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Steroid Use With Abiraterone Offers Multidimensional Benefits to Patients With mCRPC

Excerpt:

“For decades, the standard of care for men with advanced prostate cancer has been the depletion or inhibition of androgens. While androgen-deprivation therapy (ADT) often results in temporary tumor regression or symptom relief in some patients, disease progression ultimately occurs over time. For patients with metastatic disease, the median overall survival (OS), until very recently, had been less than 2 years after chemotherapy.

“While tumor progression with ADT was previously believed to be hormone-refractory or androgen-independent, a large body of evidence supports that metastatic castration-resistant prostate cancer (mCRPC) is commonly driven by elevated steroid synthesis, increased expression or splice variants of the androgen receptor (AR), or AR ligand promiscuity, indicating the ongoing need for targeted androgen therapies.”

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Video: Dr. Antonarakis on Galeterone for Prostate Cancer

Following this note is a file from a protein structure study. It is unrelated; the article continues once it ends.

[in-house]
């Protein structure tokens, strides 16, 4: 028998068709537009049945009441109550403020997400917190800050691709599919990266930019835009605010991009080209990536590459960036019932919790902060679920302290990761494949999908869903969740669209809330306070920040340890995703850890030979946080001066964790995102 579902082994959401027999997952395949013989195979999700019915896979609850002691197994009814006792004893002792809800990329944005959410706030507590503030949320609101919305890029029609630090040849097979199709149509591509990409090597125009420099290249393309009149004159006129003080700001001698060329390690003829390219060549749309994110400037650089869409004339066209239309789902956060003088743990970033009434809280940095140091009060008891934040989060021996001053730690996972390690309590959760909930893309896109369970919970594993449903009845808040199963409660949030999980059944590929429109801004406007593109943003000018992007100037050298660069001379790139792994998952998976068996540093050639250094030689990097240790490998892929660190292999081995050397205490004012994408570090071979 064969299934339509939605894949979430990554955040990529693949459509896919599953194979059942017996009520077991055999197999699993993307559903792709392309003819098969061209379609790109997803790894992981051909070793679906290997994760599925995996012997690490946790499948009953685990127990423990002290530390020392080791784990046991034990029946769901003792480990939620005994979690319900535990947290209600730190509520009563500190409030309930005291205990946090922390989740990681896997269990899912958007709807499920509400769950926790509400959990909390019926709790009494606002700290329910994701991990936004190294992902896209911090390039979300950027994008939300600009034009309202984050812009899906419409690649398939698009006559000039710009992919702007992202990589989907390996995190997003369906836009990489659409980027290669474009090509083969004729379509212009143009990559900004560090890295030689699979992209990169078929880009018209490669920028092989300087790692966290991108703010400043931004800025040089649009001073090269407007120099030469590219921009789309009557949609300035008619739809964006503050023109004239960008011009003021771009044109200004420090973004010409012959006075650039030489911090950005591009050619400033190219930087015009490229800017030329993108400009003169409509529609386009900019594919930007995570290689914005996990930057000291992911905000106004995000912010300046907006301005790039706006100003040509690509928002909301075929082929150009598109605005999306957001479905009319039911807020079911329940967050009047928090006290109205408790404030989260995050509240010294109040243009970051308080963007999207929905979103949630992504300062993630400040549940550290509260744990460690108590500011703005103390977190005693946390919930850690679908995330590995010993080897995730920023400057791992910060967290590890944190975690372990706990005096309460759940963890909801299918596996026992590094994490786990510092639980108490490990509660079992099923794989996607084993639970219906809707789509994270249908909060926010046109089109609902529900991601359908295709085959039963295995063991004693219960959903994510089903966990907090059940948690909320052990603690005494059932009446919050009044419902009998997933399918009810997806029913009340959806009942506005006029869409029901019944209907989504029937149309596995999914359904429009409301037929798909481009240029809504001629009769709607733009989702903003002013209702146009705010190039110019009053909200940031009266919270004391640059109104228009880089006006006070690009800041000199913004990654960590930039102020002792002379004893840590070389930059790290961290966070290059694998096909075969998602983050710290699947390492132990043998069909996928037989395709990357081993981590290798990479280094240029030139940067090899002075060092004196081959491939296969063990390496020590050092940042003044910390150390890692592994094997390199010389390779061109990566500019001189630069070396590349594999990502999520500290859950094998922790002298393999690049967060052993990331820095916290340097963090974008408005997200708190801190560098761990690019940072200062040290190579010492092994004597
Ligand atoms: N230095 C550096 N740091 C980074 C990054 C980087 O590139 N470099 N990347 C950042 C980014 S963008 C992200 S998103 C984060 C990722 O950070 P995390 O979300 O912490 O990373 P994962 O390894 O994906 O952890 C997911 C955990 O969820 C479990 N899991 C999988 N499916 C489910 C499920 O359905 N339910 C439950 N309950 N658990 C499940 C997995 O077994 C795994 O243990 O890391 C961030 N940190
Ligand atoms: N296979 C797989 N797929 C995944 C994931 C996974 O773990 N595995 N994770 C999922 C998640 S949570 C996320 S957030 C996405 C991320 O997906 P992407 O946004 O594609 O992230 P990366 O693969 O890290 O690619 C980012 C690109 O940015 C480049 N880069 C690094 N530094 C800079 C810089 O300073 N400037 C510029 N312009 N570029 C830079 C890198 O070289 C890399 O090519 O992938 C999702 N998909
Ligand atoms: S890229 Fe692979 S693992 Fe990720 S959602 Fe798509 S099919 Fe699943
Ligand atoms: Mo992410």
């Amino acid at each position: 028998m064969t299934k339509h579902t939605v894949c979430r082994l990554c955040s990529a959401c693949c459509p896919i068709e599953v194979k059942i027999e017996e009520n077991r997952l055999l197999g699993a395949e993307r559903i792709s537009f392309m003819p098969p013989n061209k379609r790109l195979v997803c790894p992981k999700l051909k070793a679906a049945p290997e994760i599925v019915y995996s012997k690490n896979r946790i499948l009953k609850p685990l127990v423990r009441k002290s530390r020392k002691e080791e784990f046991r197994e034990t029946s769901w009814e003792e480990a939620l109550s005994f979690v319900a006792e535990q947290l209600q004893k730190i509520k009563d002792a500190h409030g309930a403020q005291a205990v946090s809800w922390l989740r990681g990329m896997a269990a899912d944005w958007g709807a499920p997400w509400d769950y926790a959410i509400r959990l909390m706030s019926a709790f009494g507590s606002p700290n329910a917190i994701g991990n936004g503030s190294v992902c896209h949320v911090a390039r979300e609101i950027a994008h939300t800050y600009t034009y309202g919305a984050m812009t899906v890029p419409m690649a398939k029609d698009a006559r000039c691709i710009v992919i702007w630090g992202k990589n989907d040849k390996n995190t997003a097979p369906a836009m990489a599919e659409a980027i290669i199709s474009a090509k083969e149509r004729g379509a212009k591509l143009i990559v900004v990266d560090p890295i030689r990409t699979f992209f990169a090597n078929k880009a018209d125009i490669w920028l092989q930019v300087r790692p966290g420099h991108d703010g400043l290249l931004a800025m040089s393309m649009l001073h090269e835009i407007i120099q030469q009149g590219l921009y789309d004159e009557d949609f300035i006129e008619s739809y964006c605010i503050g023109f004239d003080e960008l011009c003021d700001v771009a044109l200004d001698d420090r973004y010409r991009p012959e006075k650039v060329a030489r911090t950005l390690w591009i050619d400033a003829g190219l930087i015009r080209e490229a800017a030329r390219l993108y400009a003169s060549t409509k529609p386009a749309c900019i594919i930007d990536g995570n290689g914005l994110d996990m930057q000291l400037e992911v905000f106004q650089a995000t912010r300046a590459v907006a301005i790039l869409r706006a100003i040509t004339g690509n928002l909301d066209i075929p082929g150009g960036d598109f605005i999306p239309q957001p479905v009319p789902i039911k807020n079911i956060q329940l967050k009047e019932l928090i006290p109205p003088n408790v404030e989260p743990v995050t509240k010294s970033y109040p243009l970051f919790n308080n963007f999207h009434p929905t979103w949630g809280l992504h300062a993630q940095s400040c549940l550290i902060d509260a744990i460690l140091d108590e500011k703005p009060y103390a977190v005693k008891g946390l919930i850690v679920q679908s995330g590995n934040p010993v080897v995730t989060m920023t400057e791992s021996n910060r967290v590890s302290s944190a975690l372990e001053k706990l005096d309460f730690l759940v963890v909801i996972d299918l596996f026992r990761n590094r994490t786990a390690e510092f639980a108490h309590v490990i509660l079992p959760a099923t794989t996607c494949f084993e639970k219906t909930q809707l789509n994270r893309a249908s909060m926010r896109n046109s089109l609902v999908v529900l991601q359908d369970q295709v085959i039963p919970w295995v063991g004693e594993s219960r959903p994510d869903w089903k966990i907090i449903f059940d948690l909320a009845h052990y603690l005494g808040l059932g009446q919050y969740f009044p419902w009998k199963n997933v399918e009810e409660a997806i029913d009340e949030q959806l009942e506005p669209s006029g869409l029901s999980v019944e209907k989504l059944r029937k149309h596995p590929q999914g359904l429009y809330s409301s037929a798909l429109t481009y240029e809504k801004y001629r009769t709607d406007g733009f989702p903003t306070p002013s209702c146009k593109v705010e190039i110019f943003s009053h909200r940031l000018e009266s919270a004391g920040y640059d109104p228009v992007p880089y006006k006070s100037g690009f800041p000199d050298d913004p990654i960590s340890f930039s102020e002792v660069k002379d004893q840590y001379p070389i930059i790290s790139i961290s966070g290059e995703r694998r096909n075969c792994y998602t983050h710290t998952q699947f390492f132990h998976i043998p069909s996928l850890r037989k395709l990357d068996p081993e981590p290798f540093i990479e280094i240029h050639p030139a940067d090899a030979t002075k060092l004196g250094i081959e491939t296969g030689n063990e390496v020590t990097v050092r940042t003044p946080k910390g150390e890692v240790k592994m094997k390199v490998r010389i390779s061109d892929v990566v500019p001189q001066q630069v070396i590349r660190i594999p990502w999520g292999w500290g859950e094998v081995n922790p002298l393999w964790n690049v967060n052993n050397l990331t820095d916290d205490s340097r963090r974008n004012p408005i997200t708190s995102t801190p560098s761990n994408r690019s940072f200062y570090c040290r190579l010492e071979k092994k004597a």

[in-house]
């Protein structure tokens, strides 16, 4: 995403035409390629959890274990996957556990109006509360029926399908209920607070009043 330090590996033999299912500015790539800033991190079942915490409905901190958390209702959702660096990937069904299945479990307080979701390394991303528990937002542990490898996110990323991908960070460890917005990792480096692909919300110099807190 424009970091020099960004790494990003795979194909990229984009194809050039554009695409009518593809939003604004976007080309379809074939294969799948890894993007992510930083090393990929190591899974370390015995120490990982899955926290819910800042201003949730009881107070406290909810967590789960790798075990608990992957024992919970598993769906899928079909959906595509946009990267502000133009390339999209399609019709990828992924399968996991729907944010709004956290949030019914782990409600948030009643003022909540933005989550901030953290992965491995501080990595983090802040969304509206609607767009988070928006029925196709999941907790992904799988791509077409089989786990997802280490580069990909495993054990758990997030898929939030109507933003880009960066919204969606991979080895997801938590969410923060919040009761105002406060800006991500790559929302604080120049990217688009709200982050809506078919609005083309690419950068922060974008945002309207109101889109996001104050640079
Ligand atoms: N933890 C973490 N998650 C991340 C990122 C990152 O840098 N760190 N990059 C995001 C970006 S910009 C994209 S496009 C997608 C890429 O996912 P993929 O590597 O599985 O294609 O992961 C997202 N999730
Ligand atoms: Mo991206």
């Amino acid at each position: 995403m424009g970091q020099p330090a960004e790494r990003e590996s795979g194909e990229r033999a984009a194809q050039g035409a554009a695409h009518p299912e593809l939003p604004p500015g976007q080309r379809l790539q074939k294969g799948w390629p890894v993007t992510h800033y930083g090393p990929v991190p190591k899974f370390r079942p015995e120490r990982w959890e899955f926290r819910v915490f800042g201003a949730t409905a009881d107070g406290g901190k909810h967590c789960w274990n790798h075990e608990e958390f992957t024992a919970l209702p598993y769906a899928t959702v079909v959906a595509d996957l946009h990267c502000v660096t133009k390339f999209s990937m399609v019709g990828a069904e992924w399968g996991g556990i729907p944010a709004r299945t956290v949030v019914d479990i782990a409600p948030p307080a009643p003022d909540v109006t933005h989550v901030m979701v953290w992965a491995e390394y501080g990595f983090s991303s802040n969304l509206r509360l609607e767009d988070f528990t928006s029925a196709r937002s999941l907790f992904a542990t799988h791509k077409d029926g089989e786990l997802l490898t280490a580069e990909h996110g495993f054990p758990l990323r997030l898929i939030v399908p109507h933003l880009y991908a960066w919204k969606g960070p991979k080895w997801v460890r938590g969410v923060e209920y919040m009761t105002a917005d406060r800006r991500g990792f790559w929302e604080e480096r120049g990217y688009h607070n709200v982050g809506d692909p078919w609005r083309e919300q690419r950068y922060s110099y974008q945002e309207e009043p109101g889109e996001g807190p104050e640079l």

“Emmanuel Antonarakis, MBBCh, associate professor of Oncology, associate professor of Urology at Johns Hopkins Medicine, discusses the use of galeterone in prostate cancer.

“Galeterone is an oral androgen receptor inhibitor which also inhibits the ip17 enzyme, similarly to abiraterone.

“It can also degrade the androgen receptor protein and ARV7. Because of this, galeterone may demonstrate some activity in patients who have tumors that express ARV7.”

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Blood Test Picks out Prostate Cancer Drug Resistance

“Scientists have developed a blood test that can identify key mutations driving resistance to a widely used prostate cancer drug, and identify in advance patients who will not respond to treatment.

“The new research paves the way for information from a  to inform  in future, with only those  whose cancers are free of resistance mutations taking the drug, abiraterone.

“The study is also a proof of principle that tests for cancer DNA in the bloodstream can be used to detect  – allowing patients who will not benefit from one drug to be given an alternative treatment instead.

“Researchers at The Institute of Cancer Research, London, the Royal Marsden NHS Foundation Trust, and the University of Trento, Italy, analysed 274 blood samples from 97 patients using state-of-the-art DNA sequencing techniques.

“They found that mutations in a gene called the androgen receptor (AR) predicted resistance to the prostate cancer drug abiraterone, and that patients with these mutations had poorer survival.”